Last weekend, I reached out to Stephen Carr, an engineer who lives in Meaford, to read through my article and provide his feedback. Here is his feedback:
“Thank you Eric for your email. I have now read your article.
You have made many relevant claims concerning the efficiencies of the PSP, technically and financially. With regard to the Cash Flow Projections, I cannot confirm exact figures due to so many variables which will remain ambiguous until the time of project completion. I can confirm however, your numbers are certainly within sufficient margins of deviation to demonstrate that the project will never generate sufficient energy capture to pay for itself. Losses will be paid by taxpayers and ratepayers on a mandated basis for the life of the installation which could be 50 to 100 years.
Respectfully, I will correct a couple of claims (or assumptions) you have made.
The project cost will not be $4 billion. That is a 2018 cost with the undisclosed assumption the project be completed within that calendar year. Given that expenditures would be made over a 8 year construction duration, starting in 2 years, the cost to complete will be closer to $10 billion. As a part of the long term cost projections the “Opportunity Cost” of that capitalization must be a part of that calculation. That is to say…… the recurring Net Present Value of the $10 billion multiplied by the cost of cash (5% per annum compounded at current rates) or $500 million per year. All this for a project that decreases Ontario’s gross energy production by 400 megawatts during operation. (Sufficient energy to power 400,000 homes)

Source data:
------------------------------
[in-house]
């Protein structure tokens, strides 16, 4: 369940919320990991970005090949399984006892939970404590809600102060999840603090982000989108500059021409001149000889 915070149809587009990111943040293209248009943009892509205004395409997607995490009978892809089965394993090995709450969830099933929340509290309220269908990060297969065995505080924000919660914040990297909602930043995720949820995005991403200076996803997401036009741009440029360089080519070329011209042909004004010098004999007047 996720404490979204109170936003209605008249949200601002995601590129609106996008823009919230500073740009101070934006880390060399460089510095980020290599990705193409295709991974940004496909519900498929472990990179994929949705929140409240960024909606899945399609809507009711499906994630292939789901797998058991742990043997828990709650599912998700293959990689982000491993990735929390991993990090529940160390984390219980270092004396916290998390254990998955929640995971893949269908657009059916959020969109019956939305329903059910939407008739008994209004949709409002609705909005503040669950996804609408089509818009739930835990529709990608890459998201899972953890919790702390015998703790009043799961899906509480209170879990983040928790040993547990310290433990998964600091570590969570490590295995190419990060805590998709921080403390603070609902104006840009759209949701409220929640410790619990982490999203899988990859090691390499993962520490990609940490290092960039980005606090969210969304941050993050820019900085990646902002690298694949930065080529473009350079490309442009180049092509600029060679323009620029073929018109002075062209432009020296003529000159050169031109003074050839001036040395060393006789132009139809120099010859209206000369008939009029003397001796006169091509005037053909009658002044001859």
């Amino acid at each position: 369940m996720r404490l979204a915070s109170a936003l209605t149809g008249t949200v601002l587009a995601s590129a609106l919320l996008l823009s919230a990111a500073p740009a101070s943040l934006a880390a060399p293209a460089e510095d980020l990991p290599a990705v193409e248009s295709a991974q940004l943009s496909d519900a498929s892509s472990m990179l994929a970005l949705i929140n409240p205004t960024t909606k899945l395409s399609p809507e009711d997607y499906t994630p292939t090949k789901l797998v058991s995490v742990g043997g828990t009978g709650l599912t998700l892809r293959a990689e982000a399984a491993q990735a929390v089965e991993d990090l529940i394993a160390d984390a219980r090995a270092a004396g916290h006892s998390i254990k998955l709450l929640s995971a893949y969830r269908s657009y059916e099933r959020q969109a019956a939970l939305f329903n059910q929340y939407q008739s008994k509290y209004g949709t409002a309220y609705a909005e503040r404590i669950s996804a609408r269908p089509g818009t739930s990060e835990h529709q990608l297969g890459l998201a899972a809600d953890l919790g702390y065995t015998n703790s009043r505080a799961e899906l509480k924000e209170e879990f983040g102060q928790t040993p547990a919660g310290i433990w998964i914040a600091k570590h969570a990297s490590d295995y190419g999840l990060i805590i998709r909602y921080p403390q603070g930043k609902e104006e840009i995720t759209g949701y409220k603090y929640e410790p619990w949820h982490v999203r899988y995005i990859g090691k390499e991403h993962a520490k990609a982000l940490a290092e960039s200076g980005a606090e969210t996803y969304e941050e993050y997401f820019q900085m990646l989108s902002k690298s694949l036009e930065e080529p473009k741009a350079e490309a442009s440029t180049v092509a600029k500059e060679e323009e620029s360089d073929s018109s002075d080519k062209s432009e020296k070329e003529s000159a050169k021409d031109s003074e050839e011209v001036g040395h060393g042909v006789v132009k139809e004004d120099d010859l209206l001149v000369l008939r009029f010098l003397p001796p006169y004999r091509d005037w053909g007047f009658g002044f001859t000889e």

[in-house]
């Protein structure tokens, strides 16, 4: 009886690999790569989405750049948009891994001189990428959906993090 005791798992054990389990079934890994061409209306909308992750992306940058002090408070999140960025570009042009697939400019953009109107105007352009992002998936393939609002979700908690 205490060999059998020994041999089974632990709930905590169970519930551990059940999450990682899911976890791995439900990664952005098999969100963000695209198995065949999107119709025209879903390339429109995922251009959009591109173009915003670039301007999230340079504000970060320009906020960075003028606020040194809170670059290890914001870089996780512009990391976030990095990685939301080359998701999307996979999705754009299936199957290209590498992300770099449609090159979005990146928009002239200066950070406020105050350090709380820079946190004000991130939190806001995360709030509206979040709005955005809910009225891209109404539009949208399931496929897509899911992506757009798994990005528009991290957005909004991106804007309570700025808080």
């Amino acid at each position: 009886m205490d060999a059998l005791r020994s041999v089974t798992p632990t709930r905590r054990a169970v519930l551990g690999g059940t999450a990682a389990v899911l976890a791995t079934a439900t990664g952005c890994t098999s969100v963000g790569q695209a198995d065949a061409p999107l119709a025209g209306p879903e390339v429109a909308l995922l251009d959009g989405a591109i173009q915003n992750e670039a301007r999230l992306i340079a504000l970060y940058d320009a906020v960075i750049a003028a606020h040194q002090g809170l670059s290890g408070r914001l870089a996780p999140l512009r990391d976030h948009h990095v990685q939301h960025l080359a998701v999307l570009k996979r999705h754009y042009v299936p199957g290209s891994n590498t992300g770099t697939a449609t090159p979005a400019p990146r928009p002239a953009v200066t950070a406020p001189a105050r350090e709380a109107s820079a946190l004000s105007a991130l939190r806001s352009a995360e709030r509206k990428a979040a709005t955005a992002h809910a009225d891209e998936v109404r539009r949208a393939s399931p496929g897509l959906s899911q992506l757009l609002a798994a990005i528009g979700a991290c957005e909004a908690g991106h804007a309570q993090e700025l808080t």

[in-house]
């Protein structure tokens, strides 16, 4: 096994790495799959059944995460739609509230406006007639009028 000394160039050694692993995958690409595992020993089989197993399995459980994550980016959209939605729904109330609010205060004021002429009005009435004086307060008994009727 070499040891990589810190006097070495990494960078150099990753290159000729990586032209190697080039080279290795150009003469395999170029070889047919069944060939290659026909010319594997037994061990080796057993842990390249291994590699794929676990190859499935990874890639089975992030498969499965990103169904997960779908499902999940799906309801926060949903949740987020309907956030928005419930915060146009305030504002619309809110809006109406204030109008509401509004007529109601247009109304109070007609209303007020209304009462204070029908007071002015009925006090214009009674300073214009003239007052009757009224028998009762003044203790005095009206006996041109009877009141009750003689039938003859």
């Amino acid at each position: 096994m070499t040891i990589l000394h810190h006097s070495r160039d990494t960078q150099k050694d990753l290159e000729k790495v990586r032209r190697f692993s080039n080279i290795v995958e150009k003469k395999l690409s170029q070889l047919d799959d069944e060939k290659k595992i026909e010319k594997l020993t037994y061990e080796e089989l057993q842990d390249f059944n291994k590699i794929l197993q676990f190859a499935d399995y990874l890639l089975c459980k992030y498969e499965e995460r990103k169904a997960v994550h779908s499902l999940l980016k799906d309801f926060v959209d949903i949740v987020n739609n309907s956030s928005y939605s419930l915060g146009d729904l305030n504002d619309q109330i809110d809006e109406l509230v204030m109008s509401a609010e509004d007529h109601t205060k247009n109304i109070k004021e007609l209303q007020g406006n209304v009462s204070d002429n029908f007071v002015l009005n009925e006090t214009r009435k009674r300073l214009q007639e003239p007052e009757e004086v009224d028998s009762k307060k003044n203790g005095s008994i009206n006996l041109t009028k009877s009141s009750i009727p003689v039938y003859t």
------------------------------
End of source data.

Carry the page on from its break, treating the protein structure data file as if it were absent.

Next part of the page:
Secondly, the long term practical solution to Ontario’s ever increasing energy demands is “not” to build an additional nuclear generation facilities. Such facilities would have the same restrictions as Bruce Power in their abilities to be “turned down” during non-peak periods. Given Ontario’s natural resources, a series of hydro-electric dams in the untapped James Bay watershed would provide reliable, green, cost effective energy to replace the Pickering facility and to fulfill the increasing demands of charging EV’s and replacing domestic gas powered furnaces with electric ones. Hydro-electric generation can be easily varied to accommodate high and low peak energy demands. To give you an example, the most recent hydro-electric facility I was principally involved in designing and building was “Gibe III” in Ethiopia. Generating capacity of 1,900 megawatts for $2.75 billion USD. completed 2014.
If the Ontario Government was committed to a greener energy utilization, why would they continue to operate the GO commuter train system with diesel fuel? The government burns millions of litres of diesel fuel each year on this system where all other rail systems by every other country were electrified 50 years ago. Do not take any claims or “green stewardship” by TCE or Queens Park seriously.
Meaford PSP is another huge mistake in the making. It is not in harmony with Ontario’s energy demands, a blatant waste of nuclear generated electricity and a violation of the principles of prudent fiscal investment and utilization. Additionally, it’s promotion by those who will profit from it’s construction, should be viewed as a willful disregard for public resources. Engineering and management staff at TCE are well aware of the project’s shortfalls. Their deliberate omissions of published data and their refusal to respond to inquiry of the same, is testimony to these claims.
I hope you find this commentary useful. I have no objection if you wish to share this.”
The Meaford Independent has published multiple letters from Mr. Carr.